The text of the letter
July 2, 1998
Despite the settled policy of the Shanghai Communiqué
and the Taiwan Relations Act, the PRC has long urged the United
States to issue a new joint statement on Taiwan. One June 30,
1998, in Shanghai, you stated: "Our policy has been that we
think reunification has to be done peacefully, that is
what our law says and we have to encourage the cross-strait
dialogue. And I think it will bear fruit if everyone is patient
and works hard."
Section 2(b)(3) of the 1979 Taiwan Relations Act reads: "...the
future of Taiwan will be determined by peaceful means."
Both this law and our longstanding policy have left the question
of just what Taiwan's future is -- reunification
with the mainland, independence, or something else -- to
cross-strait negotiations. The concept of reunification does not
appear in any of the three communiques which are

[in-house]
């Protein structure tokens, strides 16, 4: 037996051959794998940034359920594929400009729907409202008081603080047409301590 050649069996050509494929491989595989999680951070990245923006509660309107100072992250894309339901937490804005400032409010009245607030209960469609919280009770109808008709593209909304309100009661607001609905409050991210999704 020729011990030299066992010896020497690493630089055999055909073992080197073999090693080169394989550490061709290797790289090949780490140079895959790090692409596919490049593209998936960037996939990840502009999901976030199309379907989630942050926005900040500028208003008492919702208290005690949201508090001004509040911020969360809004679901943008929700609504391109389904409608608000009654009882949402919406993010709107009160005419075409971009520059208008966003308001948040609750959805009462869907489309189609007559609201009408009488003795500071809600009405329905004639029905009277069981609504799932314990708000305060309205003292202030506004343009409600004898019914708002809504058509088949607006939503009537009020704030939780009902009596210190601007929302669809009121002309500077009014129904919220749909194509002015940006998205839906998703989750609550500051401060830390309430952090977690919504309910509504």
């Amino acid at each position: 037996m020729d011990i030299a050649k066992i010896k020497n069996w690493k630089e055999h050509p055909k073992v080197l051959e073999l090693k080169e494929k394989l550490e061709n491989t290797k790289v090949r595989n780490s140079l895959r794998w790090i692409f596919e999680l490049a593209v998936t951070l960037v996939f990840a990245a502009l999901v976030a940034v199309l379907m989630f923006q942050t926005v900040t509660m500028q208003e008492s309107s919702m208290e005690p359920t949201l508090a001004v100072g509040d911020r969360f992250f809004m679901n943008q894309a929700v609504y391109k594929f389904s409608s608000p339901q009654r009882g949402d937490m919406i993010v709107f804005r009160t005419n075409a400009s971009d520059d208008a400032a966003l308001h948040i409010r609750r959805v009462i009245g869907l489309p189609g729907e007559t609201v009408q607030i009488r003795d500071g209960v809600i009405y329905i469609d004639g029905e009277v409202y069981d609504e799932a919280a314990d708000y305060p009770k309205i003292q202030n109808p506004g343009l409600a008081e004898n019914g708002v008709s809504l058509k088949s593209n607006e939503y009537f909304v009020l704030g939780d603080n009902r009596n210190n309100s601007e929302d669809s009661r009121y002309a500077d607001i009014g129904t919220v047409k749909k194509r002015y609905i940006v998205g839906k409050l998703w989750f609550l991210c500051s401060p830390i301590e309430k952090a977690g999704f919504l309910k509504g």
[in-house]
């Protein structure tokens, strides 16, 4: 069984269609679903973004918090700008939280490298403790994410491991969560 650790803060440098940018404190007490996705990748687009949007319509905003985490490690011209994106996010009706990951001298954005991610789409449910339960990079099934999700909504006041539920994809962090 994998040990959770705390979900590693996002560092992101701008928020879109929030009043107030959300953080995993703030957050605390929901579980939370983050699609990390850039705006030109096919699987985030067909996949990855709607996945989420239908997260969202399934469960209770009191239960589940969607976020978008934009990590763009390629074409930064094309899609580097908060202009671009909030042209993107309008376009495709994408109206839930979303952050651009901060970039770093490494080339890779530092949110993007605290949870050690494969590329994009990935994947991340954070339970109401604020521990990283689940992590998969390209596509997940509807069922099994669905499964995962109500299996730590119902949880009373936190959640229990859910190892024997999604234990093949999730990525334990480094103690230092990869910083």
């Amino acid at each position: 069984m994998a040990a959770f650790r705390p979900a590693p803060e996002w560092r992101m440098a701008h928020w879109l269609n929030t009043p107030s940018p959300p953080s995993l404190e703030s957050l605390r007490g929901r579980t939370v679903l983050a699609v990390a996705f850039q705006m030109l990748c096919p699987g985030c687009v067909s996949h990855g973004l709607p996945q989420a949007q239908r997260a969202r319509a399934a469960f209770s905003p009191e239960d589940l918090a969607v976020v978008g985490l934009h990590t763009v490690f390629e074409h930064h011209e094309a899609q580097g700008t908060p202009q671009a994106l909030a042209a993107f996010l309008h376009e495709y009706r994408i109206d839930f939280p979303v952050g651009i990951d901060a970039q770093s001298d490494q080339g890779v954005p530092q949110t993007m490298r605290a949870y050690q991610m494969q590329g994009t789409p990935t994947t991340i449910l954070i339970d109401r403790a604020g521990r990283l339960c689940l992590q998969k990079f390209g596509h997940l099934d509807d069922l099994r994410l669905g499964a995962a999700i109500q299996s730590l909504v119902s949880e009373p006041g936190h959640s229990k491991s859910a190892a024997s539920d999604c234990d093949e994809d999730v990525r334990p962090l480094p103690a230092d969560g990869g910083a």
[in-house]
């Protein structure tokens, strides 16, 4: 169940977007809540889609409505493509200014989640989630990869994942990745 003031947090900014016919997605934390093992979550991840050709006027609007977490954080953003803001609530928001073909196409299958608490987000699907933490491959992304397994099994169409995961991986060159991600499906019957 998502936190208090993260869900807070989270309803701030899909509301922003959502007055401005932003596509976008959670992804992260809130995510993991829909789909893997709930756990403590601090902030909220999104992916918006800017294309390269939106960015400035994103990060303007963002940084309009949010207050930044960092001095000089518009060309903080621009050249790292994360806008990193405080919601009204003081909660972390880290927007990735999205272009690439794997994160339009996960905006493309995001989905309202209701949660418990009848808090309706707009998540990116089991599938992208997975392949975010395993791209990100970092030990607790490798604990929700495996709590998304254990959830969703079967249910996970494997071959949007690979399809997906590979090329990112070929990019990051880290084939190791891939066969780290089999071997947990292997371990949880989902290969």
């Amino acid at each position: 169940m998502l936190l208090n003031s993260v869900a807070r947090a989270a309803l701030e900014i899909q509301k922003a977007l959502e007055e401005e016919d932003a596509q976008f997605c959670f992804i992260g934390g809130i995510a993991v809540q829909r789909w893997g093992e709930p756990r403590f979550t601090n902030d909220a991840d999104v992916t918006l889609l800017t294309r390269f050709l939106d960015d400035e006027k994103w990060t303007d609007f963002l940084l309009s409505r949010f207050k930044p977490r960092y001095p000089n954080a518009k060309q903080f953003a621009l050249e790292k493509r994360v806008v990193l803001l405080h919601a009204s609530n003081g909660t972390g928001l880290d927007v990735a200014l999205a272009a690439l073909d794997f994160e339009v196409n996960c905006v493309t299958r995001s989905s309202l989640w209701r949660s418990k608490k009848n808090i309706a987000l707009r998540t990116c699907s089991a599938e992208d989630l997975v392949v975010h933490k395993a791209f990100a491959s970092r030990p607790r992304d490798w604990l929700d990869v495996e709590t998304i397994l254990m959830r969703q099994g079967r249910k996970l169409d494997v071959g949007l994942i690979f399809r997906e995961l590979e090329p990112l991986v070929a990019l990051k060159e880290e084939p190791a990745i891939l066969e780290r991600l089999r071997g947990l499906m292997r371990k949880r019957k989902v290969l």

the framework for U.S. -- China relations.
While I am pleased that you rejected the opportunity to issue
a new joint statement that would recodify any aspect of U.S.
policy towards Taiwan, your remark about Taiwan's future have
left the distinct impression that the P.R.C. and the U.S. have
foreordained Taiwan's destiny without regard to the outcome of
peaceful dialogue, and without regard for Taiwan's right to
American policy must continue to uphold, unequivocally, the
right of the people of Taiwan to determine their own future.
I hope you will soon find an opportunity that is just as
public as were your remarks in Shanghai to clarify this point,
and to reaffirm the unwavering U.S. support for the right of
self-determination for the people of Taiwan. To do otherwise
would risk P.R.C. misunderstanding of American resolve,
encouraging unnecessary military conflict.